Intrinsic Motivation

On Tuesday, September 29, 2015, the entire Upper School gathered in the Phillips Gym to celebrate the academic accomplishments of the School’s top students. In her opening remarks, Head of Upper School Laura Ross discussed the role of intrinsic motivation in student success. Read below to read her address in its entirety.

Good afternoon and welcome to parents, grandparents, students, teachers and friends. Today we take time to recognize students who achieved an average of a 3.5 or above for the 2014-2015 school year. We will also recognize seniors who have distinguished themselves from their performance on the PSAT last fall.

Every year, as I prepare to write this speech, I spend time thinking about what it takes to succeed in schools like Greenhill. When I talk to my peers at schools like ours around the country, what we always discuss is ways we can work to try to instill intrinsic motivation in our students, and ways to help them manage the stress that can come from high expectations. Every Head of Upper School I’ve spoken to recently has talked about the impact of stress on their communities. National statistics show that these concerns carry over onto college campuses as these students transition to the next level from communities like ours. As a student said to me recently, “I love to learn in my classes, but I wish that the grades I get didn’t matter so much.”

I think that if this generation of students in high school had a collective motto, it would probably be something like the quote I just read. We have really amazingly smart, creative and talented kids, and they love to learn. However, they are growing up in an era, unfortunately, where students feel like every move they make has consequences – every extracurricular choice, every quiz, every community service commitment. If you are following the national media you all know that this conversation is a very hot topic right now with great conversation spurred by books like Julie Lythcott-Haims’s “How to Raise an Adult” and William Deresiewicz’s ‘Excellent Sheep.”

So what’s the answer? What are the best ways for schools like ours to help mitigate the effects of this sort of pressure on our kids? In education articles and blogs, there’s lots of discussion about making sure our classrooms allow for real thinking and exploration of ideas given all the external pressure on kids. We just got the results of our yearly HSSSE survey – the High School Survey of Student Engagement. They highlighted places where Greenhill outperformed other independent and public high schools in certain areas. The three top areas they recognized were that our students feel like Greenhill “emphasizes analyzing ideas in depth, asks them to think about the “why” in all situations, and engages in discussing ideas in class that have no easy answers.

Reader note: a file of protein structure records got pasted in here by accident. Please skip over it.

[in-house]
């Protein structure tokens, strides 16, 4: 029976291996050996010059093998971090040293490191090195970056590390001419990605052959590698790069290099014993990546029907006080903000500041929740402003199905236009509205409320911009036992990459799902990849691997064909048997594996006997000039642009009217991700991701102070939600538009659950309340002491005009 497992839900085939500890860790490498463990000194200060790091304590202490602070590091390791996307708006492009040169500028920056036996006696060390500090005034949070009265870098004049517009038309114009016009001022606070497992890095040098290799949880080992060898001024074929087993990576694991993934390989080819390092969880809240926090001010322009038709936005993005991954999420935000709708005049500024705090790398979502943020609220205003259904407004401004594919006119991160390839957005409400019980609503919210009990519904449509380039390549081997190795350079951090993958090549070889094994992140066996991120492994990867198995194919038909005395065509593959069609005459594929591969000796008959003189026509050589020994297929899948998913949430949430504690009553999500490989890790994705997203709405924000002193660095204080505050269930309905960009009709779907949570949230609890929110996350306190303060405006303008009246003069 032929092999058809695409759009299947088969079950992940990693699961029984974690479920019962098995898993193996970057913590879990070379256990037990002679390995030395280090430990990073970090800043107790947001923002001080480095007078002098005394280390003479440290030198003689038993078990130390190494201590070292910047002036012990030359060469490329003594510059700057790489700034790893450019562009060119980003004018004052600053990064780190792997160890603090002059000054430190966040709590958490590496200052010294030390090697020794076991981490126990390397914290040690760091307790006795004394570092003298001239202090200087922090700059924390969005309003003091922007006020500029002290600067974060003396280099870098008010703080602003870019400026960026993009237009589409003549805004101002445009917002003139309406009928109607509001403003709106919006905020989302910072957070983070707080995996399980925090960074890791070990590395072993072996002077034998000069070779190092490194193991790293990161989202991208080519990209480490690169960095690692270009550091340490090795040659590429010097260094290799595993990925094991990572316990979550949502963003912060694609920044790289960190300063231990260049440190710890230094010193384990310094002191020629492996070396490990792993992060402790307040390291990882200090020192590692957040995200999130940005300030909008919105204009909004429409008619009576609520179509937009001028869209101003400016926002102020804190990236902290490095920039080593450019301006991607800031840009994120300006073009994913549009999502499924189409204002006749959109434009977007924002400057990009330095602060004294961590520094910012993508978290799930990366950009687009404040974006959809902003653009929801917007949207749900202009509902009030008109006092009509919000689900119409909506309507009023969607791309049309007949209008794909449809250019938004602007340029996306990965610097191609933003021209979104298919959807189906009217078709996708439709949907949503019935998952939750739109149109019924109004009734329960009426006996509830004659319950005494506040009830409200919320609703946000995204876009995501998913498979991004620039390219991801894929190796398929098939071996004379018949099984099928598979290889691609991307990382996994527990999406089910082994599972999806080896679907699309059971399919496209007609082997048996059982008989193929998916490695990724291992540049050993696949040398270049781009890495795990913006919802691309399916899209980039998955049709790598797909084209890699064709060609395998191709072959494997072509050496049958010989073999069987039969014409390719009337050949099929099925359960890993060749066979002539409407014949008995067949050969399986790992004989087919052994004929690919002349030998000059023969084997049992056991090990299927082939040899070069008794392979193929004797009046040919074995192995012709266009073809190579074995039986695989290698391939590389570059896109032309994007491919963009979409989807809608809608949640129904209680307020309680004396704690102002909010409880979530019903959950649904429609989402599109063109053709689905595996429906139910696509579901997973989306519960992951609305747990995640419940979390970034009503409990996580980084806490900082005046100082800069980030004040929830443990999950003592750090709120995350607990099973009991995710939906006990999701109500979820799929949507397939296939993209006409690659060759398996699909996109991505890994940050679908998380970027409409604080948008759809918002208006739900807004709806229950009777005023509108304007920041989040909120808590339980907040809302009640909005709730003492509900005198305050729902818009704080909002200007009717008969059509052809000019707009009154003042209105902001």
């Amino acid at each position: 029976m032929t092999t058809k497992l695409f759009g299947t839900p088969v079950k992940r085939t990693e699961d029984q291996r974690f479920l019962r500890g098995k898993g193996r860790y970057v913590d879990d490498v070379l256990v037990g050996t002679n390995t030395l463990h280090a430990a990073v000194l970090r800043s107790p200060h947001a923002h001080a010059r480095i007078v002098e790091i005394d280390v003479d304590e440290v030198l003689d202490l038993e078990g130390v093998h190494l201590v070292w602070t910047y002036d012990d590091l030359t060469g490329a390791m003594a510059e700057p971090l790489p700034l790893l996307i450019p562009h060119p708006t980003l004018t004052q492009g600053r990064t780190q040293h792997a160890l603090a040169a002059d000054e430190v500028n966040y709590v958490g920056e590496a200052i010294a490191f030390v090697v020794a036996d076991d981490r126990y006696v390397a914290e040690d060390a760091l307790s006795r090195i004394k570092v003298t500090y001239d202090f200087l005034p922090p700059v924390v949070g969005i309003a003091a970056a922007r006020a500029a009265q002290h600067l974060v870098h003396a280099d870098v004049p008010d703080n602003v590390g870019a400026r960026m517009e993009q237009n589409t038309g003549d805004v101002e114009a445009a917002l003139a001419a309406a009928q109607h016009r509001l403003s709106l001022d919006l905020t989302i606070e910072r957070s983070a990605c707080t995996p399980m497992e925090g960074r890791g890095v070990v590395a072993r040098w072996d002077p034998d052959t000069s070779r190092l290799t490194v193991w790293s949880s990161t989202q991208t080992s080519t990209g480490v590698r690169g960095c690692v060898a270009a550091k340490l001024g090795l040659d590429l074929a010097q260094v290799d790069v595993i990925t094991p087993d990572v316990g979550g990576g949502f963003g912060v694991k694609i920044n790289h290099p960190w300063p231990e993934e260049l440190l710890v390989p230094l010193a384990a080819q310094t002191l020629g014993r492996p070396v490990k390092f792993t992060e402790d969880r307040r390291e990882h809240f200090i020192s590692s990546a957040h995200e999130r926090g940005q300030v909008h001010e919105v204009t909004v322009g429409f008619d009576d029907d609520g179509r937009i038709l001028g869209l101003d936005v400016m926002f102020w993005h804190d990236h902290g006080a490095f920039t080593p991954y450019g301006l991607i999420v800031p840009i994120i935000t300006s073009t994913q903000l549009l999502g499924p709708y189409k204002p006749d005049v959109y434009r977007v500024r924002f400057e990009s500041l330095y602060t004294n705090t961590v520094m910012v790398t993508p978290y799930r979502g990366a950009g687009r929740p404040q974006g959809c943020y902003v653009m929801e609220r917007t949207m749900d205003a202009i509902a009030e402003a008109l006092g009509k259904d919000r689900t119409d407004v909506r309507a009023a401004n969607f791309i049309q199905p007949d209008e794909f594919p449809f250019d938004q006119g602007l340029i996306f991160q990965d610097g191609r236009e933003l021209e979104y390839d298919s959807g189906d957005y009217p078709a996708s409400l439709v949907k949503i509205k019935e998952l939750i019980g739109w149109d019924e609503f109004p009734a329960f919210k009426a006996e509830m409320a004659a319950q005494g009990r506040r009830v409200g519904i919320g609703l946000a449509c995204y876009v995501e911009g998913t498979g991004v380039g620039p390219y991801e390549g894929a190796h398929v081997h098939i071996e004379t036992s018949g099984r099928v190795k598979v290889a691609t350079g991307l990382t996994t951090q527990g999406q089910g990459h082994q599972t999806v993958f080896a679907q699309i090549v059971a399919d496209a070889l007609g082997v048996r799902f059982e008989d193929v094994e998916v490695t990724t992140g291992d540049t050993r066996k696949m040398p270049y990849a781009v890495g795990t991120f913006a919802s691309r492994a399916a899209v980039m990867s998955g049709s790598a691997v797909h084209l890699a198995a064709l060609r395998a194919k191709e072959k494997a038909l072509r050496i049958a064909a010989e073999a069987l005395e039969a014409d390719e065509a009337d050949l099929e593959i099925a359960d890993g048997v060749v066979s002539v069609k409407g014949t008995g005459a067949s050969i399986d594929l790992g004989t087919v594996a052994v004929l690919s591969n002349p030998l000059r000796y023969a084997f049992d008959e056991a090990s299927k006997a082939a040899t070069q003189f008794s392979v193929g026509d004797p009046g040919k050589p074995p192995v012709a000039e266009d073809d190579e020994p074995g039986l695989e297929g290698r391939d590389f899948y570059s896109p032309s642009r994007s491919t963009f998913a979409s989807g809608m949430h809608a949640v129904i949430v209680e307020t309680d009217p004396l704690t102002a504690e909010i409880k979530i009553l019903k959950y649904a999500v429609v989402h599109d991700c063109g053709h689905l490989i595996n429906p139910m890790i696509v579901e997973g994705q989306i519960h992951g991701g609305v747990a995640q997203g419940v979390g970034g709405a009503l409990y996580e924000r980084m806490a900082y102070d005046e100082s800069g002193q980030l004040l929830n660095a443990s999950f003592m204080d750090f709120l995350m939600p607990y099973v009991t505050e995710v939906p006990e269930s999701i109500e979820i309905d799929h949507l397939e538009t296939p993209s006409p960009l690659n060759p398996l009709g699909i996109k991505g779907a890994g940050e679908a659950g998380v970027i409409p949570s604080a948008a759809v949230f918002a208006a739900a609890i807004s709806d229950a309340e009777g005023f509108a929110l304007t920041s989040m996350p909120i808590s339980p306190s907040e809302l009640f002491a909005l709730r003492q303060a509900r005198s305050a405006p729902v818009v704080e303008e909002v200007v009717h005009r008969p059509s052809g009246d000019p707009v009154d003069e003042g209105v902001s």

Seeing this made me really happy. I want our students to be in classrooms where they get to remember why they love to learn. I want them in classrooms where ideas are discussed in ways that lead to reflection and growth. I want them to have opportunities to discover areas of interest and ways to give back in the world they are about to enter, and not to just see their time here at Greenhill as a means to an end. Another way to help students relieve some of the stress is for them to be able to have outlets for their creativity and love of healthy competition, which is why we are committed to the participation of our students in the arts and athletics. I know from my own experience as a member of my high school choir and our varsity soccer team that there were many days where I felt anxious or stressed and how when I left soccer practice or choir rehearsal I felt as if a weight had been lifted because I had access to joy and camaraderie and lightness of spirit because of those activities.

These kids behind me have excelled in the classroom and given of themselves across this campus. They throw themselves into their lives with grit and resilience and positive attitudes. I really believe that the most successful students have learned the real benefits of Carol Dweck’s groundbreaking research on the importance of mindset. In a 2012 interview about her work Dr. Dweck characterized mindset as the following: “In a fixed mindset students believe their basic abilities, their intelligence, their talents, are just fixed traits. They have a certain amount and that’s that, and then their goal becomes to look smart all the time and never look dumb. In a growth mindset students understand that their talents and abilities can be developed through effort, good teaching and persistence. They don’t necessarily think everyone’s the same or anyone can be Einstein, but they believe everyone can get smarter if they work at it.”

This growth mindset is connected to the concept of intrinsic motivation, which I referenced at the beginning of this speech. The entire Greenhill faculty read a great book this summer by an author named David Streight who runs the Center for Spiritual and Ethical Education. He defines intrinsic motivation as when “actions are performed for the pure joy of it. The experience of spending time with things we’re intrinsically motivated for, especially if they challenge us appropriately.” As educators and as parents, we all hope, to paraphrase Julie Lythcott-Haims from her book, to educate or parent our way out of a job. We want to help our students and our children find resilience, value in the rewards of hard work, joy in learning and being, and intrinsic motivation. With those four traits I think our students will be ready to take on college and what lies beyond. It’s our job as educators and as parents to help these amazing kids get out there and soar. Thank you.

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